My First Memory: My Mom, a Tornado and a Pie Crust
If I scan my memories back as far as I can remember, my first memory comes glaring into view. I am small, just one year old. I live with my parents, and we're at my grandma's house with my aunt, whom I'm content following around and being entertained by, such is the role of the youngest aunt. My mom is sitting in the kitchen struggling with a pie crust.
In the game of life there are those things we enjoy and the things we have to do, and cooking happens to fall under "things I have to do" for my mom. This is only the very first instance of ways we are different, and the list that follows is lengthy. Still, though, there are many others that are very much the same. I just don't like to talk about them. (Incidentally, one of the ways we are different is that I am sarcastic to a fault. My mom? Yeah, she doesn't get the joke.)
It should come as no surprise that my first memory involves food given my career choice. Food has always played a major part in my life, dotting my childhood and adolescence until the majority of my memories center directly around food, lack of food, desire for food. The first pictures in my head, naturally, would involve food and the woman who birthed me and how much she hated cooking, the very thing I would focus on for the rest of my life. My love for food was innate and driven more by my grandmother's apron strings.
As I played on the kitchen floor and my mother became excited when she rolled her pie crust dough and everything seemed to be holding together, the tornado sirens started to go off. My mother, rather than risk another failed pie crust, was not to be deterred. She pressed on, rolling the dough and directing my aunt to the basement with me.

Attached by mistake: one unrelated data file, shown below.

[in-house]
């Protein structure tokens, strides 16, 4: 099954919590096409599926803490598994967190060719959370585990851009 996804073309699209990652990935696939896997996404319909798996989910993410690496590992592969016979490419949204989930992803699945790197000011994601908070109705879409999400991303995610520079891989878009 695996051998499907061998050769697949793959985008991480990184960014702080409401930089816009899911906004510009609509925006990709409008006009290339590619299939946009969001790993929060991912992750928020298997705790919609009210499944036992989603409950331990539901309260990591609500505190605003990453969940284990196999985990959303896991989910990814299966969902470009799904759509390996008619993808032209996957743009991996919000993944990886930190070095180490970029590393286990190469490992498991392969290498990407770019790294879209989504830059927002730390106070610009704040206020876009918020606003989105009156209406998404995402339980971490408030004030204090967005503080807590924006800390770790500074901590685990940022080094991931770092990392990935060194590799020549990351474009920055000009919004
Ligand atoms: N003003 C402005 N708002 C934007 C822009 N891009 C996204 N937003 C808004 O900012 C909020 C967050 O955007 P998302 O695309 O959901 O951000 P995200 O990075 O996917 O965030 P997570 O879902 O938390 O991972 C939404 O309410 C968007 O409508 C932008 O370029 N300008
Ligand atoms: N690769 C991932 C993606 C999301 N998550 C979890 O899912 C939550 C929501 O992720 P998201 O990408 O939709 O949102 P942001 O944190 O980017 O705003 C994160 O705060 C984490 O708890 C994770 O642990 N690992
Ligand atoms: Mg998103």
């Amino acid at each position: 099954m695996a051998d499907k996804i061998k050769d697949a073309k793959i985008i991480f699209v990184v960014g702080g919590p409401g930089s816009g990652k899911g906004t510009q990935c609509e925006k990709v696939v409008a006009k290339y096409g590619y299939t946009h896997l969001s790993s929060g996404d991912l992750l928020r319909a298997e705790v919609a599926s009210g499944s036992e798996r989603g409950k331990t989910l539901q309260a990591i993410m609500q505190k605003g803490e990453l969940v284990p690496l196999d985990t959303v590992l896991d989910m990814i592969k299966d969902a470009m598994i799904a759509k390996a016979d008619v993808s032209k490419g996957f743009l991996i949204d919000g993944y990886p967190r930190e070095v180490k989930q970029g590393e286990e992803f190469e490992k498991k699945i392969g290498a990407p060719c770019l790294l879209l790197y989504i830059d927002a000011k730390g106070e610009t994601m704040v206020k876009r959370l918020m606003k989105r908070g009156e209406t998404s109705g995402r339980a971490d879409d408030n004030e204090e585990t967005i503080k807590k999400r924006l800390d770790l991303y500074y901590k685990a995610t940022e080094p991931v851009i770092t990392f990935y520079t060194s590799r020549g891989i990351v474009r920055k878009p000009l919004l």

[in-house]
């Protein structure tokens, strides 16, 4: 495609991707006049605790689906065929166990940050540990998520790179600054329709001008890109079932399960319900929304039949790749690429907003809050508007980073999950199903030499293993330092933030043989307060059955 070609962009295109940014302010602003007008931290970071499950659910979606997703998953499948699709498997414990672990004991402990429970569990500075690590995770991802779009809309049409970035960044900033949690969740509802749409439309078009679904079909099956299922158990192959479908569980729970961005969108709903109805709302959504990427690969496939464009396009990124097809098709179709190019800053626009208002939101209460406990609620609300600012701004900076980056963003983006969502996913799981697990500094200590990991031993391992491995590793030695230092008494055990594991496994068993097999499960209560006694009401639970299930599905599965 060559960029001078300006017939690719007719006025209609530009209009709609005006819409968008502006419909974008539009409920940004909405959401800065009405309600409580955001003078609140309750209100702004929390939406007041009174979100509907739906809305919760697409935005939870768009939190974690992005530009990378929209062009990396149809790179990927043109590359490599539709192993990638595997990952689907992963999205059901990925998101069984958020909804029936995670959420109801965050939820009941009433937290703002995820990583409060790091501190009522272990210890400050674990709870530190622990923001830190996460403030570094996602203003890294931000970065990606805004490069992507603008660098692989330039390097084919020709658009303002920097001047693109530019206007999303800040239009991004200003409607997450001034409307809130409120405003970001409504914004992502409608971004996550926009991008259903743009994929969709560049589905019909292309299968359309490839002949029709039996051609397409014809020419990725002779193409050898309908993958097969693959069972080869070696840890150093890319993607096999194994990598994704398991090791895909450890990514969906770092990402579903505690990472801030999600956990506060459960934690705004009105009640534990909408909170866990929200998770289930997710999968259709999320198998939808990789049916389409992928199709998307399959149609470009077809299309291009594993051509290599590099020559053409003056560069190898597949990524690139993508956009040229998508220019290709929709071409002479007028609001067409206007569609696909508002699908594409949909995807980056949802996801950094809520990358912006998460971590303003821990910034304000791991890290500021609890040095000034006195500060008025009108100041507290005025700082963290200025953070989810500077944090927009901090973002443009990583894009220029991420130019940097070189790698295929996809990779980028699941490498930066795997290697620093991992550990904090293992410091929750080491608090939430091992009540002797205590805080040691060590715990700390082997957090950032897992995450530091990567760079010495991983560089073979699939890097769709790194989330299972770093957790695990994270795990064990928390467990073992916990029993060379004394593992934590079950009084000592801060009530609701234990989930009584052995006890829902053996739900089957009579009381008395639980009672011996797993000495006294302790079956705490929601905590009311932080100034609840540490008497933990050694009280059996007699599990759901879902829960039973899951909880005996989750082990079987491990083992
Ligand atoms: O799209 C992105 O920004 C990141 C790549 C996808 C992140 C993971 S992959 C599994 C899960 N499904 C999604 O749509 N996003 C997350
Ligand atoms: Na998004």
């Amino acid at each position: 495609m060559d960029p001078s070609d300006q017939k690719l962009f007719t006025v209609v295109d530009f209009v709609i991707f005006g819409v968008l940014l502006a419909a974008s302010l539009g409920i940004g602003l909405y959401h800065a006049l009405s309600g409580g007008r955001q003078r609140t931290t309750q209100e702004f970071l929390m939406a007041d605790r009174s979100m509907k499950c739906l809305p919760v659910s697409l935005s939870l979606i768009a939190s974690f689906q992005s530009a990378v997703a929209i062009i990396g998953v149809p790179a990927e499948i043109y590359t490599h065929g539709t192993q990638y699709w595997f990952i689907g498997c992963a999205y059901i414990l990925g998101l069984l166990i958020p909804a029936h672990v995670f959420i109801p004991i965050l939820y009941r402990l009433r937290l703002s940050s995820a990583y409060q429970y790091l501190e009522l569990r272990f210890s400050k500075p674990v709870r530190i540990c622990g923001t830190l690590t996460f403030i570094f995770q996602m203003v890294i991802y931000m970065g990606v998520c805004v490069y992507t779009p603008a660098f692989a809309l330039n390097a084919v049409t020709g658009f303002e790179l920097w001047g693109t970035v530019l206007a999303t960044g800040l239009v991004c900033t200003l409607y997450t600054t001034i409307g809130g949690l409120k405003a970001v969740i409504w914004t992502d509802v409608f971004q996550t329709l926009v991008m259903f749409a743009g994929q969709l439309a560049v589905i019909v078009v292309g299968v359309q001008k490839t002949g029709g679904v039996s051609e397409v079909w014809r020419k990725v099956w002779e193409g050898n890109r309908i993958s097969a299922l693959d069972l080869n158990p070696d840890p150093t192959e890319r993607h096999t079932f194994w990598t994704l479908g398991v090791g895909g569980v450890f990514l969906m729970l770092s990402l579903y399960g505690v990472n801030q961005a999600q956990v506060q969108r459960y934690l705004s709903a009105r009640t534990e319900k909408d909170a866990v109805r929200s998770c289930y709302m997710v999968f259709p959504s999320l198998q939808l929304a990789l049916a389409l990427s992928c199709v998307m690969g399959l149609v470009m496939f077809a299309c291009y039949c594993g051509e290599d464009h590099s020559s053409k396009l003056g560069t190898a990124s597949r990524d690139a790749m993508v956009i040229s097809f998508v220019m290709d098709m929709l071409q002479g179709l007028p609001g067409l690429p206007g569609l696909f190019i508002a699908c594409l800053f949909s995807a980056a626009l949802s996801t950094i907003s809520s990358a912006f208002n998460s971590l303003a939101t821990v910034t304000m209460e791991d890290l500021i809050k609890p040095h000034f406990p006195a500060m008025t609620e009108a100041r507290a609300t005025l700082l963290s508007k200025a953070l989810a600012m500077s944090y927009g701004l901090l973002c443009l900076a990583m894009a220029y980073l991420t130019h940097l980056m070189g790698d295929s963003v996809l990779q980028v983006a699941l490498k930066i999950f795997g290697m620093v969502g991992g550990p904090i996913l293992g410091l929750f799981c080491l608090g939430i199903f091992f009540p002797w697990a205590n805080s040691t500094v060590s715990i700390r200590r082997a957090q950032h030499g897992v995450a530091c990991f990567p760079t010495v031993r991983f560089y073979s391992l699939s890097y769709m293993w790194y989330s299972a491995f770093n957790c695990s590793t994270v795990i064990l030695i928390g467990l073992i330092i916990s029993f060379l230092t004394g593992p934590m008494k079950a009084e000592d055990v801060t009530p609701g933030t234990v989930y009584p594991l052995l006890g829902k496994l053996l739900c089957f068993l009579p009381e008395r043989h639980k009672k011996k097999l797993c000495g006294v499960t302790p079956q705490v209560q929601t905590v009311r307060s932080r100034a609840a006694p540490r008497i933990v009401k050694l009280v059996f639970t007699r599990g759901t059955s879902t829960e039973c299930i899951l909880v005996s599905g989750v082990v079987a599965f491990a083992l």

As the sirens blare, I can see my mom upstairs in the kitchen, wondering why she isn't coming downstairs as her sister is calling to her, and I remember climbing back up to watch her finish her pie crust, sitting on the top step and being captivated with the kitchen and energized by the impending storm that was swirling outside. Today remains the same. The kitchen is still the place I choose to find peace and calm, and tornadoes and the destruction they cause just fascinate with awe and respect for things which we are not in control.
My mom's cooking? Well, she taught me how to make a mean batch of chocolate chip cookies, and she cooked every day of my childhood, while quite possibly loathing every minute of browning hamburger for each and every weekly tater tot hotdish she baked, and yet there she was, cooking. And while this may not be a passion we share as mother and daughter, she did teach me the importance of eating real, healthy foods (even when you would rather be designing elaborate flower beds, reading novels or crocheting comfy afghans).
For those reasons, I hope that my children's first memories will be like mine, involving the kitchen with me in it, providing that piece of the life skills puzzle for them, regardless of what their passion ends up being.
Happy Mother's Day, Mom.